A Wisconsin engineer was able to create a working, plastic gun from scratch using a 3D printer, nail and household screws.
Blueprints for the gun, named the “Liberator,” were made available online by open-source website Defense Distributed and cost only $25. The gun has been tested and has successfully fired nine .38 caliber bullets.
The new technology allows anyone with a 3D printer to make the materials needed. The printers, which range in price from $500 to $8,000, have the ability to create a three-dimensional, tangible product from only digital designs.
The engineer, known as Joe, says that he gun could potentially shoot a great amount of bullets, but the barrel would have to be replaced between shots.
The first designs were tested in April, and the success of the model led the U.S. State Department ordering the website to take down the plans because they violate export regulations.
The danger of the “Liberator” model was demonstrated by two European journalists, who decided to smuggle the gun onto a busy, rush-hour Eurostar train travelling from London to Paris.
They made the gun in 36 hours, using a moderately priced 3D printer purchased online. Then, the journalists disassembled the gun and were able to pass through Eurostar Security, which is similar to American airport security, completely undetected because the gun was made entirely of plastic.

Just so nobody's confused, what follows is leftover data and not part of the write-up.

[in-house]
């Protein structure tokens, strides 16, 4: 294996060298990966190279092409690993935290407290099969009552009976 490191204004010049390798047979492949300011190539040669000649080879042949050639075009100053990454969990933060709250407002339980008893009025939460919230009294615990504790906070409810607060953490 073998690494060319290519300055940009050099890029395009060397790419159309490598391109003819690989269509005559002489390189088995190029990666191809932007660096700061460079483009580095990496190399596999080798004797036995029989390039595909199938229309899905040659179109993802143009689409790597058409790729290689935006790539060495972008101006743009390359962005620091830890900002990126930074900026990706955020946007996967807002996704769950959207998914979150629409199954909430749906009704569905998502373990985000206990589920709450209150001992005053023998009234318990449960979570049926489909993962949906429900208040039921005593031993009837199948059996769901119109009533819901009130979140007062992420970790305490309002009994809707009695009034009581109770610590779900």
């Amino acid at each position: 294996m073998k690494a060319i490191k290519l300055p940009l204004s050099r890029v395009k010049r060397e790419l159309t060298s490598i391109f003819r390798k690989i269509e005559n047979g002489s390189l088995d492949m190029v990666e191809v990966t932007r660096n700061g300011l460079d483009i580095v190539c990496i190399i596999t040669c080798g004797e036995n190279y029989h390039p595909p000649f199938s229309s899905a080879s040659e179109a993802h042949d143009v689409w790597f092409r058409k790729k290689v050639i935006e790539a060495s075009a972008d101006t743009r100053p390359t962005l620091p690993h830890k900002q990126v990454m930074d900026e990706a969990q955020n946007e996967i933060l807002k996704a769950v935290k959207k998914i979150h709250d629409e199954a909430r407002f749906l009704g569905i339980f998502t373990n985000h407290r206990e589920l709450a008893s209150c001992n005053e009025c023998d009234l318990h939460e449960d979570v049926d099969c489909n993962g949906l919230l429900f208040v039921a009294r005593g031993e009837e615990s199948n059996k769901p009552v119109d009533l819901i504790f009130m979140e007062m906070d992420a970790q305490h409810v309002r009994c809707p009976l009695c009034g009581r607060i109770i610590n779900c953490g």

Once aboard the train they were able to assemble the gun in 30 seconds, and took photos of them with the gun passing by unsuspecting passengers during the trip. For safety and legal reasons, they did not bring bullets, although they could be easily concealed in luggage because of the small size.
Security experts and politicians abroad were greatly disturbed about the implications of this new technology, and are now considering greater security measures that would be able to detect weapons such as this.
“These weapons are extremely dangerous because they are very difficult to detect with the methods we normally use. This is going to be a real problem, no doubt about it. People are going to have to rethink whether we need more checks,” said Lord West, the former Labour security Minister in England.